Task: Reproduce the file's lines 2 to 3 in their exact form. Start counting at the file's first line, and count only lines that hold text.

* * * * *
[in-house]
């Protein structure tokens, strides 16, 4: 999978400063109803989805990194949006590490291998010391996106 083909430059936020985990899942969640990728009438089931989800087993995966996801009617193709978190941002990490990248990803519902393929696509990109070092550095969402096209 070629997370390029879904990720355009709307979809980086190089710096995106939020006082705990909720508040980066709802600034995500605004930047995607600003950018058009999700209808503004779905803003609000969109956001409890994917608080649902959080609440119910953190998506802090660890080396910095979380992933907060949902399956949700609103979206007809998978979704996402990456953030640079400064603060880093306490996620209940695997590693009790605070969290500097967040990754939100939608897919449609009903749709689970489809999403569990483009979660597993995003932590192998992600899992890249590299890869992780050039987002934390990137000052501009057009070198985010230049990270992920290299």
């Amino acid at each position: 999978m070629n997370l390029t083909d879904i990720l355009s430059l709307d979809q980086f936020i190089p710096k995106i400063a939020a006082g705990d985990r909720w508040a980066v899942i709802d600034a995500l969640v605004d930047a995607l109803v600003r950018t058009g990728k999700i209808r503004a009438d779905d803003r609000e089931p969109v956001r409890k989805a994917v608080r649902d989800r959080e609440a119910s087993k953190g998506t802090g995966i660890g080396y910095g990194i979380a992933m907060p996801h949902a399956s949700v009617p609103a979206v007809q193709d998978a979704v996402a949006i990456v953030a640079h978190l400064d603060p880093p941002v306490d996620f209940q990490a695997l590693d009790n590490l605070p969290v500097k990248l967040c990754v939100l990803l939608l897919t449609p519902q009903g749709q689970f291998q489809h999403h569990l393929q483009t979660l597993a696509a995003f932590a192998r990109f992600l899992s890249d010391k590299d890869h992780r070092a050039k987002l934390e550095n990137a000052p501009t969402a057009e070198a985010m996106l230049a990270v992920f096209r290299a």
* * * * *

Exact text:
């Protein structure tokens, strides 16, 4: 999978400063109803989805990194949006590490291998010391996106 083909430059936020985990899942969640990728009438089931989800087993995966996801009617193709978190941002990490990248990803519902393929696509990109070092550095969402096209 070629997370390029879904990720355009709307979809980086190089710096995106939020006082705990909720508040980066709802600034995500605004930047995607600003950018058009999700209808503004779905803003609000969109956001409890994917608080649902959080609440119910953190998506802090660890080396910095979380992933907060949902399956949700609103979206007809998978979704996402990456953030640079400064603060880093306490996620209940695997590693009790605070969290500097967040990754939100939608897919449609009903749709689970489809999403569990483009979660597993995003932590192998992600899992890249590299890869992780050039987002934390990137000052501009057009070198985010230049990270992920290299």
């Amino acid at each position: 999978m070629n997370l390029t083909d879904i990720l355009s430059l709307d979809q980086f936020i190089p710096k995106i400063a939020a006082g705990d985990r909720w508040a980066v899942i709802d600034a995500l969640v605004d930047a995607l109803v600003r950018t058009g990728k999700i209808r503004a009438d779905d803003r609000e089931p969109v956001r409890k989805a994917v608080r649902d989800r959080e609440a119910s087993k953190g998506t802090g995966i660890g080396y910095g990194i979380a992933m907060p996801h949902a399956s949700v009617p609103a979206v007809q193709d998978a979704v996402a949006i990456v953030a640079h978190l400064d603060p880093p941002v306490d996620f209940q990490a695997l590693d009790n590490l605070p969290v500097k990248l967040c990754v939100l990803l939608l897919t449609p519902q009903g749709q689970f291998q489809h999403h569990l393929q483009t979660l597993a696509a995003f932590a192998r990109f992600l899992s890249d010391k590299d890869h992780r070092a050039k987002l934390e550095n990137a000052p501009t969402a057009e070198a985010m996106l230049a990270v992920f096209r290299a």